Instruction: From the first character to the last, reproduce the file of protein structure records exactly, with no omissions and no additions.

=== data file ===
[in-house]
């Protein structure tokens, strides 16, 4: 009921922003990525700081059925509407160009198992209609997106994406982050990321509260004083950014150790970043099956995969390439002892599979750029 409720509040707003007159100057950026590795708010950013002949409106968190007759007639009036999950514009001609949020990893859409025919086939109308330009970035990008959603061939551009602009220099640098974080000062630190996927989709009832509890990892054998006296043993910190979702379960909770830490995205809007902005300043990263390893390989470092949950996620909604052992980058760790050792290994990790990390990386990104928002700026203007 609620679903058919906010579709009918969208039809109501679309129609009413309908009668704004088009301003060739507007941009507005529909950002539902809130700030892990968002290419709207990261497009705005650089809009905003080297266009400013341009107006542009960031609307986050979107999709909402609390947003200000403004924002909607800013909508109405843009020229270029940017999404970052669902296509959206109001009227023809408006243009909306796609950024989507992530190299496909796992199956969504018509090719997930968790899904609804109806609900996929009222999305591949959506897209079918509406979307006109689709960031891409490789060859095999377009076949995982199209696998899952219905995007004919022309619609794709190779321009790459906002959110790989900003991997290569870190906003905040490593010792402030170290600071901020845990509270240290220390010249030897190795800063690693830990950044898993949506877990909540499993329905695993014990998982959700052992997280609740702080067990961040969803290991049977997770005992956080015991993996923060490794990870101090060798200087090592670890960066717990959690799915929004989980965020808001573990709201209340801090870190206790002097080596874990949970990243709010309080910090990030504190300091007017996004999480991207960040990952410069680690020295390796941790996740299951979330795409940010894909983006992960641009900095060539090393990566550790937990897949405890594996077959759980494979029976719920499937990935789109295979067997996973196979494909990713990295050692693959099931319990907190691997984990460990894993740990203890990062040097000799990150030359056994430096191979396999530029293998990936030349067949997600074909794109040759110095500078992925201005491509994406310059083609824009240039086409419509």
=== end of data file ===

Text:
[in-house]
């Protein structure tokens, strides 16, 4: 009921922003990525700081059925509407160009198992209609997106994406982050990321509260004083950014150790970043099956995969390439002892599979750029 409720509040707003007159100057950026590795708010950013002949409106968190007759007639009036999950514009001609949020990893859409025919086939109308330009970035990008959603061939551009602009220099640098974080000062630190996927989709009832509890990892054998006296043993910190979702379960909770830490995205809007902005300043990263390893390989470092949950996620909604052992980058760790050792290994990790990390990386990104928002700026203007 609620679903058919906010579709009918969208039809109501679309129609009413309908009668704004088009301003060739507007941009507005529909950002539902809130700030892990968002290419709207990261497009705005650089809009905003080297266009400013341009107006542009960031609307986050979107999709909402609390947003200000403004924002909607800013909508109405843009020229270029940017999404970052669902296509959206109001009227023809408006243009909306796609950024989507992530190299496909796992199956969504018509090719997930968790899904609804109806609900996929009222999305591949959506897209079918509406979307006109689709960031891409490789060859095999377009076949995982199209696998899952219905995007004919022309619609794709190779321009790459906002959110790989900003991997290569870190906003905040490593010792402030170290600071901020845990509270240290220390010249030897190795800063690693830990950044898993949506877990909540499993329905695993014990998982959700052992997280609740702080067990961040969803290991049977997770005992956080015991993996923060490794990870101090060798200087090592670890960066717990959690799915929004989980965020808001573990709201209340801090870190206790002097080596874990949970990243709010309080910090990030504190300091007017996004999480991207960040990952410069680690020295390796941790996740299951979330795409940010894909983006992960641009900095060539090393990566550790937990897949405890594996077959759980494979029976719920499937990935789109295979067997996973196979494909990713990295050692693959099931319990907190691997984990460990894993740990203890990062040097000799990150030359056994430096191979396999530029293998990936030349067949997600074909794109040759110095500078992925201005491509994406310059083609824009240039086409419509």